The purpose of gastric bypass surgery is to physically shrink the size of the stomach to reduce the amount of food that can be comfortably processed at any given time. As a result of a reduced food intake, people who have the procedure will lose weight. This type of surgery is only for individuals who have not had success with other attempts at weight loss. It’s also a procedure that requires a commitment to healthy lifestyle adjustments.
How It’s Done
The most common type of gastric bypass surgery performed in the United States (Roux-en-Y gastric bypass) involves smaller cuts, which often means fewer risks and a faster recovery time for patients. During the procedure, a small stomach pouch is created. Part of the small intestine is then attached to the newly created pouch. Doing so will reduce calorie intake from food that’s consumed. Since the newly created pouch is smaller than a normal stomach, less food will be eaten at any given time.
After Bypass Surgery
Following the procedure, a liquid diet is often recommended during the initial healing period. This will be followed by a transition to soft foods. Patients are sometimes asked to start making dietary adjustments prior to surgery to get used to new eating habits. A referral may be made to a dietician for additional guidance with dietary adjustments.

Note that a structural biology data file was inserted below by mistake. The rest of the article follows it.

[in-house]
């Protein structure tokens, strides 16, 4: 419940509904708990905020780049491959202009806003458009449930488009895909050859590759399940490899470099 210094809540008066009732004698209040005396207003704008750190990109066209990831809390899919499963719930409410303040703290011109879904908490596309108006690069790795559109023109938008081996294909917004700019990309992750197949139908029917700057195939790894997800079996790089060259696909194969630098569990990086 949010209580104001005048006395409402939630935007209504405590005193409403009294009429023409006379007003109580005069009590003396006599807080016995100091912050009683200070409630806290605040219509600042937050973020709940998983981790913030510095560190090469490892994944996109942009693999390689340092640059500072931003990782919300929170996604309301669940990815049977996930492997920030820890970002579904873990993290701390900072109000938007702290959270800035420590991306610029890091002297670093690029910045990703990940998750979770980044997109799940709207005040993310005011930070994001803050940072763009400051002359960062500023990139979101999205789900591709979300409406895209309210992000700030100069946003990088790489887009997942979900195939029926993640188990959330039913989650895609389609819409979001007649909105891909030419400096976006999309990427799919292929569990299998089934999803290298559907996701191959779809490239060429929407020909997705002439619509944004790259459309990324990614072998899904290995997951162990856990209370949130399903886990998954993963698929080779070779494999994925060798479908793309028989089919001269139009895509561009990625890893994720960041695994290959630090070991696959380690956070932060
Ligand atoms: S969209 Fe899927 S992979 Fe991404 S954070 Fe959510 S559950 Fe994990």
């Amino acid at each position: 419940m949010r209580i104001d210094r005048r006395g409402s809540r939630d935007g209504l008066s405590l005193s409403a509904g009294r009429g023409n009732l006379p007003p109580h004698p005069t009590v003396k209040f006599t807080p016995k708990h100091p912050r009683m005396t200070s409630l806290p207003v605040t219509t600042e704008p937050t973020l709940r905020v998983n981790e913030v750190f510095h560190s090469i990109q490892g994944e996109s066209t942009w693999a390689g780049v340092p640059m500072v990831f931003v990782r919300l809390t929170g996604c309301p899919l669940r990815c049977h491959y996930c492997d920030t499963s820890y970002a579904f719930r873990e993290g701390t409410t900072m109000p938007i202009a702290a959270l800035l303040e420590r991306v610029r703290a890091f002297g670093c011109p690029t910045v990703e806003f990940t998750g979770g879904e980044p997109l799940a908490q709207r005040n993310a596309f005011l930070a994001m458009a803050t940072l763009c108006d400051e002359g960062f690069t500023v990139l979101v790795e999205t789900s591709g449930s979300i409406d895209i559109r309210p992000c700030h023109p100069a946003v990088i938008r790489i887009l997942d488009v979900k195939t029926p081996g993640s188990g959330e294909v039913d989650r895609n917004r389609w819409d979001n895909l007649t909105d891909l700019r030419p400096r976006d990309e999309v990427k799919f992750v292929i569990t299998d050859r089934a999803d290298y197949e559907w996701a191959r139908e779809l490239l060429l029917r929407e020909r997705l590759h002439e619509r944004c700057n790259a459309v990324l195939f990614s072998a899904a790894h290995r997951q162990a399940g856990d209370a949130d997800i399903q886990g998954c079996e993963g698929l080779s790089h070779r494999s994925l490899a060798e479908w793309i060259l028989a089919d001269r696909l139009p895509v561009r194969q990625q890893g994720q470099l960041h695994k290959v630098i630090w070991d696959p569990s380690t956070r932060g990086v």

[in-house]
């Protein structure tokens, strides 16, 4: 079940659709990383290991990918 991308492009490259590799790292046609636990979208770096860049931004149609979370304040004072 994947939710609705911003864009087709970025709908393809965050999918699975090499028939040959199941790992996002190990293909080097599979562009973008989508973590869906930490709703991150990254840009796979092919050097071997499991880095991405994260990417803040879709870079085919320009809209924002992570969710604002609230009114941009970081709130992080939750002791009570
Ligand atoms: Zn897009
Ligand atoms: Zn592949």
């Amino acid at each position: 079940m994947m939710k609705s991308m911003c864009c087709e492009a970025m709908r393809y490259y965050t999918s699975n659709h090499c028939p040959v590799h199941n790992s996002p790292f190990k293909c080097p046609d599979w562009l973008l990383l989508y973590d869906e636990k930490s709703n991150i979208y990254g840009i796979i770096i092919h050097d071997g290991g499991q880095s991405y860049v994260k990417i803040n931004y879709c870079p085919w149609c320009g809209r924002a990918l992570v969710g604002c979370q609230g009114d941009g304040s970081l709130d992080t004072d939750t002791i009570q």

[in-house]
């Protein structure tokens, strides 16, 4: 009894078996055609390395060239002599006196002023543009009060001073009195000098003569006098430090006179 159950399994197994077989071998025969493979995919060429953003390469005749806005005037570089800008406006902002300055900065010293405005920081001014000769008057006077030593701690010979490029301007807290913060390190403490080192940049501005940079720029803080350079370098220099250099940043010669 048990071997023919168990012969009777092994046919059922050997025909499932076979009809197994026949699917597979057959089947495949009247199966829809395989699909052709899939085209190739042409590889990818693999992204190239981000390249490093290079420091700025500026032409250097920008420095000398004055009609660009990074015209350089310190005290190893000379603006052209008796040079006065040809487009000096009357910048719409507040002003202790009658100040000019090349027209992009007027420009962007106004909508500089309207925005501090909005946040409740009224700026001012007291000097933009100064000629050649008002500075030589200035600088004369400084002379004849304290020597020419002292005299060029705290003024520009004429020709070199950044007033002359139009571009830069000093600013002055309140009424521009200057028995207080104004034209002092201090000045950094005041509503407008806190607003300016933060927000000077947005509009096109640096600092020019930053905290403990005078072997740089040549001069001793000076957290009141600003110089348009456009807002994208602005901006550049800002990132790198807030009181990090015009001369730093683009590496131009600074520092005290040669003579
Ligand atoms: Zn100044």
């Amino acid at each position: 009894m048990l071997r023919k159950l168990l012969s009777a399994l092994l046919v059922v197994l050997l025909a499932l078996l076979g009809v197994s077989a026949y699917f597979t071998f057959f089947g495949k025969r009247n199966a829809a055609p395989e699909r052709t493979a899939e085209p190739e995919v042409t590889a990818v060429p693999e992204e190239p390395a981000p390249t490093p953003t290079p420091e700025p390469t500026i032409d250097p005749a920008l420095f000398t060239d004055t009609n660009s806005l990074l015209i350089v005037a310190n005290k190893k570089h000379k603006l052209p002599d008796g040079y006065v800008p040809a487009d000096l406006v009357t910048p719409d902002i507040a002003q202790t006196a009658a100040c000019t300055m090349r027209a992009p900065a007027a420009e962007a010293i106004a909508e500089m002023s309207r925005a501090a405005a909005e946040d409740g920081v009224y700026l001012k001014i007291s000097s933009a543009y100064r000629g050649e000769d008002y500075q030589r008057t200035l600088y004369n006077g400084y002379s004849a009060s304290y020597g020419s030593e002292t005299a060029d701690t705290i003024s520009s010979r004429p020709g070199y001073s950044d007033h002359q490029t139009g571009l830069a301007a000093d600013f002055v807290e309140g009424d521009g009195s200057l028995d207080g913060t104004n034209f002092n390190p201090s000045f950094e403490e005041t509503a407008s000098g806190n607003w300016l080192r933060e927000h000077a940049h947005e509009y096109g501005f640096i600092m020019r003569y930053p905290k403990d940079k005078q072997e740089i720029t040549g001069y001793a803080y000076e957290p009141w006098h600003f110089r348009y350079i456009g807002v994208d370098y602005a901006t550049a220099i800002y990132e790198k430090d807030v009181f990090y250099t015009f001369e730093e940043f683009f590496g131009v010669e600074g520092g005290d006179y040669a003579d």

Continued Weight Loss Success
The odds of enjoying successful results from bypass surgery greatly increase when patients commit to making healthy eating choices. Since there is less absorption of nutrients due to the way the stomach is set up after bypass surgery, it’s important to eat foods rich in vitamins and other necessary nutrients. Vitamin supplements may be needed to avoid B-12 and iron deficiencies.
Patients who experience the most success with this type of weight loss surgery are those who have realistic expectations. It’s common for people who have this procedure to lose about half their excess weight within a year. Results will vary based on several factors, including metabolism and adherence to post-surgery guidelines and instructions.
Boosting Odds of Success
Gastric bypass itself is meant to provide a starting point for meaningful lifestyle changes. In addition to diet, this means getting regular exercise and staying physically active. Some people who have had bypass surgery report improved overall health due to better management of underlying health issues as weight is lost. Patients will be evaluated during follow-up visits to ensure that healing is progressing as expected.
Patients are encouraged to ask questions and become as informed as possible about the procedure to ensure it’s an appropriate option. Gastric bypass is a permanent approach to weight loss that will require a commitment to changing eating habits.
Ideal candidates for gastric bypass surgery must have a body mass index (BMI) of 40 or more or be over their ideal weight by at least 100 pounds. Some exceptions may be made if weight loss is necessary to bring obesity-related health conditions such as sleep apnea, high blood pressure, or diabetes under control. These determinations will be made on an individual basis.